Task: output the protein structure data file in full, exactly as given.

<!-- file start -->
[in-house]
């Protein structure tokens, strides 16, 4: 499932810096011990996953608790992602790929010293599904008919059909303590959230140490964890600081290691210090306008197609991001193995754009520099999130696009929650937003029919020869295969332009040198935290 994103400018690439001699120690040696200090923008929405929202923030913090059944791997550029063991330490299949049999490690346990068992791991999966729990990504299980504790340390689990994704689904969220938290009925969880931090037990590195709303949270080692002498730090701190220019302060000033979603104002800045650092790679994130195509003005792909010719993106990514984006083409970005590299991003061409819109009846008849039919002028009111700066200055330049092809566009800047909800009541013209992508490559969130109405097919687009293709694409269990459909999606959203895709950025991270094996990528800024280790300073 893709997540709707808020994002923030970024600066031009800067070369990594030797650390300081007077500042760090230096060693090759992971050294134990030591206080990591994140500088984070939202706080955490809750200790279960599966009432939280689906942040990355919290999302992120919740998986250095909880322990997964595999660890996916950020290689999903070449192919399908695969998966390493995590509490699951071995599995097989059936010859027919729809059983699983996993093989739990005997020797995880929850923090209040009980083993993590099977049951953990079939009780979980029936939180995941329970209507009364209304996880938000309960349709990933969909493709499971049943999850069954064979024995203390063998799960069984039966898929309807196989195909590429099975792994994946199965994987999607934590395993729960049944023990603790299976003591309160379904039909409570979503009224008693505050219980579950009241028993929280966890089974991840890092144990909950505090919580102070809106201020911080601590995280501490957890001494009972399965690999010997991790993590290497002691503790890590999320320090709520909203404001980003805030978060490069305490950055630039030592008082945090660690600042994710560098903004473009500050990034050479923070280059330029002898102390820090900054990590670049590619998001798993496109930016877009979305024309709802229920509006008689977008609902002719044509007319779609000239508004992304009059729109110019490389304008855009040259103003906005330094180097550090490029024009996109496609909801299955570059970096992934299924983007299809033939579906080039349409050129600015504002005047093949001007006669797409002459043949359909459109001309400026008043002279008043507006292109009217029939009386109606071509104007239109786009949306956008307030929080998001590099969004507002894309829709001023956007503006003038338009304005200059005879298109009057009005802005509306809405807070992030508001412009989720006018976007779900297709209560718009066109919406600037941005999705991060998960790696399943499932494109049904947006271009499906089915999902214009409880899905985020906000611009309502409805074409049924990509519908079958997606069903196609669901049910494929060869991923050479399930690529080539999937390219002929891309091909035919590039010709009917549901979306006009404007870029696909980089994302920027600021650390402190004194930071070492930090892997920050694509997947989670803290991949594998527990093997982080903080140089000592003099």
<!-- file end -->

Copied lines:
[in-house]
């Protein structure tokens, strides 16, 4: 499932810096011990996953608790992602790929010293599904008919059909303590959230140490964890600081290691210090306008197609991001193995754009520099999130696009929650937003029919020869295969332009040198935290 994103400018690439001699120690040696200090923008929405929202923030913090059944791997550029063991330490299949049999490690346990068992791991999966729990990504299980504790340390689990994704689904969220938290009925969880931090037990590195709303949270080692002498730090701190220019302060000033979603104002800045650092790679994130195509003005792909010719993106990514984006083409970005590299991003061409819109009846008849039919002028009111700066200055330049092809566009800047909800009541013209992508490559969130109405097919687009293709694409269990459909999606959203895709950025991270094996990528800024280790300073 893709997540709707808020994002923030970024600066031009800067070369990594030797650390300081007077500042760090230096060693090759992971050294134990030591206080990591994140500088984070939202706080955490809750200790279960599966009432939280689906942040990355919290999302992120919740998986250095909880322990997964595999660890996916950020290689999903070449192919399908695969998966390493995590509490699951071995599995097989059936010859027919729809059983699983996993093989739990005997020797995880929850923090209040009980083993993590099977049951953990079939009780979980029936939180995941329970209507009364209304996880938000309960349709990933969909493709499971049943999850069954064979024995203390063998799960069984039966898929309807196989195909590429099975792994994946199965994987999607934590395993729960049944023990603790299976003591309160379904039909409570979503009224008693505050219980579950009241028993929280966890089974991840890092144990909950505090919580102070809106201020911080601590995280501490957890001494009972399965690999010997991790993590290497002691503790890590999320320090709520909203404001980003805030978060490069305490950055630039030592008082945090660690600042994710560098903004473009500050990034050479923070280059330029002898102390820090900054990590670049590619998001798993496109930016877009979305024309709802229920509006008689977008609902002719044509007319779609000239508004992304009059729109110019490389304008855009040259103003906005330094180097550090490029024009996109496609909801299955570059970096992934299924983007299809033939579906080039349409050129600015504002005047093949001007006669797409002459043949359909459109001309400026008043002279008043507006292109009217029939009386109606071509104007239109786009949306956008307030929080998001590099969004507002894309829709001023956007503006003038338009304005200059005879298109009057009005802005509306809405807070992030508001412009989720006018976007779900297709209560718009066109919406600037941005999705991060998960790696399943499932494109049904947006271009499906089915999902214009409880899905985020906000611009309502409805074409049924990509519908079958997606069903196609669901049910494929060869991923050479399930690529080539999937390219002929891309091909035919590039010709009917549901979306006009404007870029696909980089994302920027600021650390402190004194930071070492930090892997920050694509997947989670803290991949594998527990093997982080903080140089000592003099």